News Release – Diné College Science Profs Awarded $60K NIH Grant

Diné College Science Profs Awarded $60K NIH Grant

FOR IMMEDIATE RELEASE

April 7, 2020

TSAILE, Ariz. — Two Diné College science instructors recently received a $60,000 National Institutes of Health equipment grant to develop research opportunities and infrastructure, officials said.

The college is a partner institution with the University of Alaska at Fairbanks in the endeavor which is entitled, “Biomedical Learning and Student Training (BLAST).”

Fred Boyd, Ph.D., a physics professor at Diné College, said the Faculty Pilot Project award went to Demetra Skaltsas, Ph.D., and Paul Arbetan, Ph.D., to support research over a two-year period. The two will come up with a research program that will subsequently be funded directly by other granting agencies, Boyd said.

Skaltsas came to Dine’ College as an assistant professor in August 2019 and teaches in the bachelor’s of science in agriculture and biology programs. Skaltsas’ primary teaching responsibilities are with plant biology. Her research is with endophytes and the role they play with respect to the health and communication of ecosystems.

 

Arbetan joined the Dine’ College faculty in August 2019, also Arbetan is an ecologist and environmental scientist and teaches in the college’s agricultural bachelor’s program as well as similar programs in biology.

Skaltsas directed two Diné College undergraduates the past academic year who were awarded research grants through BLAST at $2,000 per semester.

“All of this work is intended to build infrastructure of the type that will train our students and faculty to be able to respond to public health emergencies such as the coronavirus (COVID-19) epidemic,” Boyd said. “We certainly have had to make a number of adjustments to our working patterns, but hope to be back into a more normal pattern soon.”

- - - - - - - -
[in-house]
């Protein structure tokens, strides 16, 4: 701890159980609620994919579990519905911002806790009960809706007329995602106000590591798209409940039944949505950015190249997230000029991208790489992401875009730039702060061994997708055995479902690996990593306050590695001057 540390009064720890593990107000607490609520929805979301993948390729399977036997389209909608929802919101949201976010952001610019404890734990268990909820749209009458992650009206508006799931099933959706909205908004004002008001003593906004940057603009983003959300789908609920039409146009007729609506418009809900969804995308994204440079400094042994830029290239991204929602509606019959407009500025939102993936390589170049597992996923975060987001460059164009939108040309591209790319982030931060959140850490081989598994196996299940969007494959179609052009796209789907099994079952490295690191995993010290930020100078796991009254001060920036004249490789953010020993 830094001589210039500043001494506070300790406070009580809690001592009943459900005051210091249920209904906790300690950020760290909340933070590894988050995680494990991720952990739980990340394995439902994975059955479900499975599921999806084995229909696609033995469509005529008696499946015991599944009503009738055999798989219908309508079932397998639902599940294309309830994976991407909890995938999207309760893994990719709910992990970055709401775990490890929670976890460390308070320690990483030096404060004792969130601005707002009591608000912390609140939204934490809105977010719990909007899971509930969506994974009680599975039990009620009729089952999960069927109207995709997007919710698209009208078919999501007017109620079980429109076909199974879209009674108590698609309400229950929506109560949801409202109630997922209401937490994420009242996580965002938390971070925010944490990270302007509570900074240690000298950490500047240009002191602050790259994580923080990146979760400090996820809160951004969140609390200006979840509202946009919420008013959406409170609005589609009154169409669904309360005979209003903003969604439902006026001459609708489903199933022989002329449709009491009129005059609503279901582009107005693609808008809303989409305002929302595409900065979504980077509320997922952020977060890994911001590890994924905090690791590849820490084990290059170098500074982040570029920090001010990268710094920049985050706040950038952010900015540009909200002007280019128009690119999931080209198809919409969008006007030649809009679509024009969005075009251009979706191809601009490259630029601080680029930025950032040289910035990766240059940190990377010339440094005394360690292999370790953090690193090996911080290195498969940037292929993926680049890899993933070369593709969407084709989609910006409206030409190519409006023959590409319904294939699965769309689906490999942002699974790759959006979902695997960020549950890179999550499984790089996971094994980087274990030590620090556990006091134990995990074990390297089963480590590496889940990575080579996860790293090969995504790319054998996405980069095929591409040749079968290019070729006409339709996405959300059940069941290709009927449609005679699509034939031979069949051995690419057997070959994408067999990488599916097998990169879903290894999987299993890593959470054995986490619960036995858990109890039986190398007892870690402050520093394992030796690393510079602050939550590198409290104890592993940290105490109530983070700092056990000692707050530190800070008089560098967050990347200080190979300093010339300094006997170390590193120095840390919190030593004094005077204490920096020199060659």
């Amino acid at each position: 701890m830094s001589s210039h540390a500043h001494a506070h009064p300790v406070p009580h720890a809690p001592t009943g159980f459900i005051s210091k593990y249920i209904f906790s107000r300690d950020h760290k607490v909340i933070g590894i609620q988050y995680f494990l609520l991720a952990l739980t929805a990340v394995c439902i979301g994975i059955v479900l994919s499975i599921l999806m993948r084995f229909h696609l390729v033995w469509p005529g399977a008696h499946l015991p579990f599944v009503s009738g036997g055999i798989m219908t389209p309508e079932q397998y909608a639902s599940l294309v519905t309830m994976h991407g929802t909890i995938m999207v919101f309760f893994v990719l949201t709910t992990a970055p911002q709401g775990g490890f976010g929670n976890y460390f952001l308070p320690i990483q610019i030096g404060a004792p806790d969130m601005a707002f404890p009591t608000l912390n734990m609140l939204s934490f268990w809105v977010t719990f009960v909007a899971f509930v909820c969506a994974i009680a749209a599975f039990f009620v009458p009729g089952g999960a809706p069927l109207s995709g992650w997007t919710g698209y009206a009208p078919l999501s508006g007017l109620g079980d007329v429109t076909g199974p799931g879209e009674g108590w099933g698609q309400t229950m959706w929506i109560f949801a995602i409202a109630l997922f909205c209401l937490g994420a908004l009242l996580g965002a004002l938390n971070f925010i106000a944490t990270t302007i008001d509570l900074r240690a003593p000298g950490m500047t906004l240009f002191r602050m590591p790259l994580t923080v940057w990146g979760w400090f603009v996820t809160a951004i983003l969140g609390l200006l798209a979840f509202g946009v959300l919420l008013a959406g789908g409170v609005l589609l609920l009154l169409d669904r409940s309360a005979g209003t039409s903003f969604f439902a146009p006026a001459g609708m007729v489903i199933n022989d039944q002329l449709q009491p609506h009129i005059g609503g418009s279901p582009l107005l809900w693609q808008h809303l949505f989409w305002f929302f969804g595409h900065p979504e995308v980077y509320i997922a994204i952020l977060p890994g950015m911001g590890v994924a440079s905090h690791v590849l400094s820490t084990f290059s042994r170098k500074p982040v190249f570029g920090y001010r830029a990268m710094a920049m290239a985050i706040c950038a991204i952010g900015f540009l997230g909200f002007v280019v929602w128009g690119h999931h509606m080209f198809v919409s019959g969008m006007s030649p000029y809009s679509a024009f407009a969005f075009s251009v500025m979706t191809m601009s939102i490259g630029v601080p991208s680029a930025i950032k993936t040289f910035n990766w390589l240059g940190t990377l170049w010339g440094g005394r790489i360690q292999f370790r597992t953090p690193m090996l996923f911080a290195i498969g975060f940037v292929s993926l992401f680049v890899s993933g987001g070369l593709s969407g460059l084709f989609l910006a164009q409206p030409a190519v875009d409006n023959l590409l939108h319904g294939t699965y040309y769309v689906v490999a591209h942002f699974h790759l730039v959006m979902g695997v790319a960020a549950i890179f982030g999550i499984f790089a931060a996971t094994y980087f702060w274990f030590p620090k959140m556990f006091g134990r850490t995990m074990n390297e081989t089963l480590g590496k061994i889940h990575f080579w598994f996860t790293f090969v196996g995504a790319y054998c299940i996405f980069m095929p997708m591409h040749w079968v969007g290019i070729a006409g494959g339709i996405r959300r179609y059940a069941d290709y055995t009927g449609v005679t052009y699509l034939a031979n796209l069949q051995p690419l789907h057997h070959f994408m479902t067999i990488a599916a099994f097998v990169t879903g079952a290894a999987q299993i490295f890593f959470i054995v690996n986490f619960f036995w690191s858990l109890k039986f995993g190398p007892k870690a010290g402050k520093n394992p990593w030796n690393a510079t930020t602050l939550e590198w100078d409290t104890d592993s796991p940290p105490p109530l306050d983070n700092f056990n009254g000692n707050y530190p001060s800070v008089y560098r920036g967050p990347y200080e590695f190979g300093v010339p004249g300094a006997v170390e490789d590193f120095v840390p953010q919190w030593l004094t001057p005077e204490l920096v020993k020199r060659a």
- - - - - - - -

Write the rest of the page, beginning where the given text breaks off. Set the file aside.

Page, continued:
Endophytes are fungus-like organisms that are present on many biological communities that may be “canary-in-a-coal-mine” indicators of changes in the health of ecosystems.

The student researchers working under Skaltsas have already identified unique endophyte species living in important native plant species that are part of traditional Navajo medicine.

Shazia Tabassum Hakim, Ph.D., and a microbiology instructor at Diné College, received a similar (equipment) grant last year in the amount of $31,000 that went toward the purchase of science equipment for Diné College’s Tuba City campus. Hakim said the equipment is related to molecular biology.

Diné College is a four-year school that was founded in 1968 as the first tribally-controlled institution of higher learning. The college operates six campuses in Arizona and New Mexico. The college offers associate’s and bachelor’s degree programs ranging from business administration to biology to fine arts. Scholarships are available through the American Indian College Fund.

 

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